By taking this approach we are also making the point to candidates that they are there to listen to their constituents, not we them; they are there to represent us, not their party. That may require some head scratching by party apparatchiks who seek to ‘sell’ a message rather than engage in dialogue. Yet the more we, as constituents, start to take charge and re-frame the election on our own terms, the less likely we will be treated as passive consumers of party manifestos written in Westminster by a political class who know little about the lives of those they claim to speak for, and care even less.
Whatever the outcome of this experiment, I firmly believe that the first step towards any re-invigorated democracy must be to break the stranglehold of an over-centralised party systems that conduct elections as marketing campaigns; in effect tightly controlled spectacles, managed by rival teams of PR professionals who select and present a small range of issues deemed ‘safe’. That can only happen if there are thousands of ‘assemblies for democracy’, thousands of conversations happening at the grassroots level where local people start to shape their own manifesto, town charter or pledge campaign. In other words they become active participants in shaping the political agenda and by inference, their own future.
There are risks. If assemblies for democracy are adopted on a wide scale, expect chaos, confusion and much contradiction in the early stages, not least because we will all have to relearn the political and democratic skills of active listening, finding common ground, engaging with sometimes complex issues and forging a consensus with those whose values and outlook we initially reject as ‘not ours’. For if we are to truly win back real democracy, we must first practise among ourselves.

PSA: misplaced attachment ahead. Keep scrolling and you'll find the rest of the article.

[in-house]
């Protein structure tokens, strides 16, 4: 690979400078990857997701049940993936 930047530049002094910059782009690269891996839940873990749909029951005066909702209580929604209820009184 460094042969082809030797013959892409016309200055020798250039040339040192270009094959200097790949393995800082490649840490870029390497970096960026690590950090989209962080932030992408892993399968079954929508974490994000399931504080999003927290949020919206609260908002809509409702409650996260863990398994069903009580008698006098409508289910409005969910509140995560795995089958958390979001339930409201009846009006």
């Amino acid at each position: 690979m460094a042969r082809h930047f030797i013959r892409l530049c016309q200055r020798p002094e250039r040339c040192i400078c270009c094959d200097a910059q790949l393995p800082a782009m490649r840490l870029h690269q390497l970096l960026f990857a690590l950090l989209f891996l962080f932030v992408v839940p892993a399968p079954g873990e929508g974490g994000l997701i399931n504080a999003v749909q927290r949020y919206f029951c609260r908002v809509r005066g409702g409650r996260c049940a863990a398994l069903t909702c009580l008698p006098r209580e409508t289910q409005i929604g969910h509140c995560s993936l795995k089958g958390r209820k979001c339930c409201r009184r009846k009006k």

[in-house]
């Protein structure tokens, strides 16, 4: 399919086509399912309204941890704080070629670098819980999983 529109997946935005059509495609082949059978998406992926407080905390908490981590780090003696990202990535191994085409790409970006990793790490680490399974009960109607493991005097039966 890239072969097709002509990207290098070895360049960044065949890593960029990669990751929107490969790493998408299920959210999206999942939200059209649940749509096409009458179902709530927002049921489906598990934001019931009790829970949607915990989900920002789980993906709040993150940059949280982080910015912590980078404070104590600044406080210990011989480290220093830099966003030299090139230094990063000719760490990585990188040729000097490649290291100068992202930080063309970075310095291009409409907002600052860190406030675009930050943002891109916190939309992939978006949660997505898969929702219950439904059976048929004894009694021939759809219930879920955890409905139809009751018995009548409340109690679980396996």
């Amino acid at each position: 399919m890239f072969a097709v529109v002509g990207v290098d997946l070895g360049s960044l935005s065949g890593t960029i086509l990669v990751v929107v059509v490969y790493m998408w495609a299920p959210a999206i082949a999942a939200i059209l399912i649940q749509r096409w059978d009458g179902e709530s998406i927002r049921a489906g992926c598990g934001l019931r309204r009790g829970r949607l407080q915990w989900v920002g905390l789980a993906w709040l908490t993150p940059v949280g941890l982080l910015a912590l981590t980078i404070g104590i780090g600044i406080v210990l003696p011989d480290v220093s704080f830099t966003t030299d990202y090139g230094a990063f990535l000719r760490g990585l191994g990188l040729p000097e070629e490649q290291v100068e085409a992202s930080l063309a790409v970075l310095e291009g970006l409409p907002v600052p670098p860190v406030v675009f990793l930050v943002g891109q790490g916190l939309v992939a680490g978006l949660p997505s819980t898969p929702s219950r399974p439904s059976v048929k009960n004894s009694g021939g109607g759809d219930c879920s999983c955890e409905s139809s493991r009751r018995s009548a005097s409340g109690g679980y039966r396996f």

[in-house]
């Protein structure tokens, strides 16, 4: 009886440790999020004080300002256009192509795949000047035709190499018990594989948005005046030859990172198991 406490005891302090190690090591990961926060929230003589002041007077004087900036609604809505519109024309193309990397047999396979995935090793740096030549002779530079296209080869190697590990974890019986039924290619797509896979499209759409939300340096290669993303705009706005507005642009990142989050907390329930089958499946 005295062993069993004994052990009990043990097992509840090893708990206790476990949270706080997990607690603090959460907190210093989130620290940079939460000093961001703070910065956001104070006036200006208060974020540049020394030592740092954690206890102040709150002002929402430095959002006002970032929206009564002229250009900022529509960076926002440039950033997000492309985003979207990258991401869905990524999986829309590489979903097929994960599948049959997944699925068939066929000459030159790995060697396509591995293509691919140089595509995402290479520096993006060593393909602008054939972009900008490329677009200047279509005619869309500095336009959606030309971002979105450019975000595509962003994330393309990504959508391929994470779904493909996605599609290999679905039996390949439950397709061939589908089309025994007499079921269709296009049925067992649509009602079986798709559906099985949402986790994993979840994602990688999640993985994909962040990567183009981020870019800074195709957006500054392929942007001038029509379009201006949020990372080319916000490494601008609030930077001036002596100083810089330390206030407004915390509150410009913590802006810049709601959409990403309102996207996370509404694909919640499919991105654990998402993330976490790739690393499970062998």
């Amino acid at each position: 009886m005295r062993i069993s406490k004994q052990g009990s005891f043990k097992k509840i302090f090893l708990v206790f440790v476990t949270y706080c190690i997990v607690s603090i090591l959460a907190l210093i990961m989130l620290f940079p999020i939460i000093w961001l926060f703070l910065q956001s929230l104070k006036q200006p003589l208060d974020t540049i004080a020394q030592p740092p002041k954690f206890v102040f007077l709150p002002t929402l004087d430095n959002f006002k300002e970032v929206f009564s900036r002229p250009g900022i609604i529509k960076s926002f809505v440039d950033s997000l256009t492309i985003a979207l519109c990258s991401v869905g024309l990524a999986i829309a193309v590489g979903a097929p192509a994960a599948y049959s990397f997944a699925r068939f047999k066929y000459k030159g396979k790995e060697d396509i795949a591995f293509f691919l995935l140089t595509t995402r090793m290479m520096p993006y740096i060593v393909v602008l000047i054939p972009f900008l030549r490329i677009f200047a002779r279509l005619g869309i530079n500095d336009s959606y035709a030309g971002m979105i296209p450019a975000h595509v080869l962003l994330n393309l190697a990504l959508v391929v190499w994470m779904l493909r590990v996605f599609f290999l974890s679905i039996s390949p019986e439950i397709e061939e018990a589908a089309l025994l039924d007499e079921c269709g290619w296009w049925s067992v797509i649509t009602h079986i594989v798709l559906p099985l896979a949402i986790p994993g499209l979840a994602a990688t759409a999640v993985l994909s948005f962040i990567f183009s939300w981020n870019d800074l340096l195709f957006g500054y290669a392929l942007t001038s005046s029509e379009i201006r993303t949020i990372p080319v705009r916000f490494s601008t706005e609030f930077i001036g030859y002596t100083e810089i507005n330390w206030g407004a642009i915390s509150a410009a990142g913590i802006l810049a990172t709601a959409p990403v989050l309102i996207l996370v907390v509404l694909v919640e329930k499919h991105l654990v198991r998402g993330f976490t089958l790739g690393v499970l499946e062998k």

A re-invigorated democracy from the grassroots up will not replace the party system but it will act as a centrifugal force that pulls power away from Westminster and makes parties much more porous, open and democratic; that process will also mean dispensing with focus groups and marketing professionals and instead returning to a grassroots party activism which interfaces with Assemblies for Democracy and other related initiatives and in doing so, captures the real voice of the people.
I will end with one other website I created – a mock election website called 'Anytown'. It is roughly the direction I would like to go in although others I am working with are understandably more sceptical; it is incomplete and rather simplistic, but it does sketch out some possibilities of how a town, a village, a city or a constituency might approach electioneering in the future, one that moves beyond restricted party manifestos and widens to include the voice of the voluntary sector, freed from undemocratic gagging laws and bullying government ministers.
This article was first published at Assemblies for Democracy.